The Causes of Bad Breath and What You Can Do About It

Bad breath happens to everyone from time to time, but knowing the causes and treatments can help you limit those instances.

Bad breath is something everyone deals with on occasion, but for some people, it is a problem that persists despite their attempts to correct it. In fact, about 30 percent of the population is concerned with their bad breath. This condition also goes by the name halitosis—which is Latin for bad breath—and is often present in the morning or after eating a garlic-heavy meal. Temporary halitosis can also be caused by drinking coffee or alcohol, smoking cigarettes, chewing tobacco, and so forth.

People are often unaware of their bad breath until a family member, friend, or coworker tells them about it. Such conversations can be quite embarrassing and even stressful. If the halitosis is severe, it can affect relationships negatively and reduce a person’s quality of life in other ways.

What Causes Bad Breath? What Can You Do About It?

Bad breath can originate outside of the mouth as well as from within. The usual cause is bacteria that has accumulated on the teeth, gums, and tongue. In addition to poor oral hygiene, halitosis is also associated with gingivitis, periodontitis, and dry mouth. Dry mouth occurs when the salivary glands cannot create enough salvia to maintain a moist mouth. A dentist can rule out gum disease and help a patient identify the other issues that could be causing the bad breath.

There are other health conditions that can result in bad breath, such as tonsillitis. Respiratory infections, such as bronchitis and sinusitis, can cause it as well. Gastrointestinal diseases sometimes result in halitosis. Halitosis is often a symptom of untreated diabetes as well as advanced kidney and liver disease, but in these cases, there are usually even more severe symptoms that warrant medical attention.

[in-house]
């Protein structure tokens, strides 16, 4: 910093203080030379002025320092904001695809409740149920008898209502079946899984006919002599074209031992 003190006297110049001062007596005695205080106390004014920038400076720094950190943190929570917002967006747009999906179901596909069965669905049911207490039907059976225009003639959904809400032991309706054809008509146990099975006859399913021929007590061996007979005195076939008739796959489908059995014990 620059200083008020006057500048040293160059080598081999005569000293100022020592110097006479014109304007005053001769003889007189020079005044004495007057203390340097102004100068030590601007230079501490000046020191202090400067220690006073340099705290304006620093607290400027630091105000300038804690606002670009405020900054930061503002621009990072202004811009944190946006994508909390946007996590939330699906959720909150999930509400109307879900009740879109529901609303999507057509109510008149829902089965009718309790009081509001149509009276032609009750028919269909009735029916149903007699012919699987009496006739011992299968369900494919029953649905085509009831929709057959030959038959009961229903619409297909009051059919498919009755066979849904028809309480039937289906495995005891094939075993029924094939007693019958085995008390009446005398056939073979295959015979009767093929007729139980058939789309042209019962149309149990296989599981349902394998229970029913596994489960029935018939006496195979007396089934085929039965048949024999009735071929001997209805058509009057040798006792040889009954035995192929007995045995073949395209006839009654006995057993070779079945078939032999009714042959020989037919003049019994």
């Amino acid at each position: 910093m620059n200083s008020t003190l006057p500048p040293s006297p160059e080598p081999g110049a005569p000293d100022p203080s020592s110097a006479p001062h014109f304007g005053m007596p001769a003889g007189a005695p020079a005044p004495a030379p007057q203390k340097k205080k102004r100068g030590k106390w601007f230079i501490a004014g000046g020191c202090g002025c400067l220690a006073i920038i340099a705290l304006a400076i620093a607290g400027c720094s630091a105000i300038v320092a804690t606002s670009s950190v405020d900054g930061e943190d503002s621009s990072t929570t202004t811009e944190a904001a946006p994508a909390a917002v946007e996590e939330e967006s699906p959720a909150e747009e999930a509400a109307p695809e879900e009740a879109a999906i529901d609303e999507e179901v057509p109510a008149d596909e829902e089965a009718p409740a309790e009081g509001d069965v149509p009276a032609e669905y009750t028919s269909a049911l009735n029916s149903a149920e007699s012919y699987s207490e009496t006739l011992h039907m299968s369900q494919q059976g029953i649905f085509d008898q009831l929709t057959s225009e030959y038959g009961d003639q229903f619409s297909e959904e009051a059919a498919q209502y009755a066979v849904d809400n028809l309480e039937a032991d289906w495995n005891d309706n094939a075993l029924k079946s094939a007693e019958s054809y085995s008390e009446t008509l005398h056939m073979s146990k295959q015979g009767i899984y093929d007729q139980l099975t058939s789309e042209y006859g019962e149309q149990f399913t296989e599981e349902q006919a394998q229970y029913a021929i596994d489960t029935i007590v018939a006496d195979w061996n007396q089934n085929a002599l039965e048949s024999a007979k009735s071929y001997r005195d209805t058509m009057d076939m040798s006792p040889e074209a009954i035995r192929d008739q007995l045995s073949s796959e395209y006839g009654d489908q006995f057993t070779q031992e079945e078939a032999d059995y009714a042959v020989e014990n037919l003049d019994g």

Common Causes of Bad Breath

  • Food—Food particles in your mouth will break down, which results in bacteria that can create a foul odor. Certain foods can cause halitosis before they break down: garlic, onions, and spices. This happens because they are digested, enter your bloodstream, and are carried to your lungs.
  • Tobacco—Tobacco smoked, chewed, dipped, or otherwise used orally will cause bad breath. Tobacco use also leads to gum disease, which will further exacerbate any halitosis.
  • Poor dental hygiene—If you skip brushing, flossing, and rinsing, food particles remain in your mouth and continue to break down. These bacteria lead to plaque, a sticky film that accumulates on your teeth. Plaque will irritate the gums and eventually become tartar, and your tongue can also retain bacteria. Dentures can lead to similar problems without regular cleaning and a proper fit.
  • Dry mouth—Saliva removes many of the food particles that lead to bad breath. Xerostomia is dry mouth that occurs due to a reduced or absent flow of saliva. Dry mouth while you sleep is natural, which is why morning breath happens, and it can be worse for those who sleep with their mouths open. Chronic dry mouth is often a symptom of salivary gland problems and certain diseases.
  • Medications—Some medications cause dry mouth, which then leads to bad breath. Other medications release chemicals that are carried to the lungs and thus affect your breath.
  • Infection—Infections in the mouth can cause bad breath. This can include tooth decay, gum disease, and oral sores, but it can also occur due to surgical wounds, such as from a tooth extraction.


It is common for a dentist to smell the breath from your mouth as well as your nose and rate it based on a scale. A dentist may also scrape the tongue and evaluate that odor. If necessary, a detector can be used to determine which chemicals are responsible for the halitosis.


To prevent bad breath as well as avoid gum disease and tooth decay, you should adhere to an oral hygiene regimen as advised by your dentist. If that alone is not enough to control the bad breath, your dentist will identify the causes and recommend treatment. In cases where an underlying health condition is the cause, your dentist may refer you to your primary physician or a specialist.

Recommendations from your dentist may include: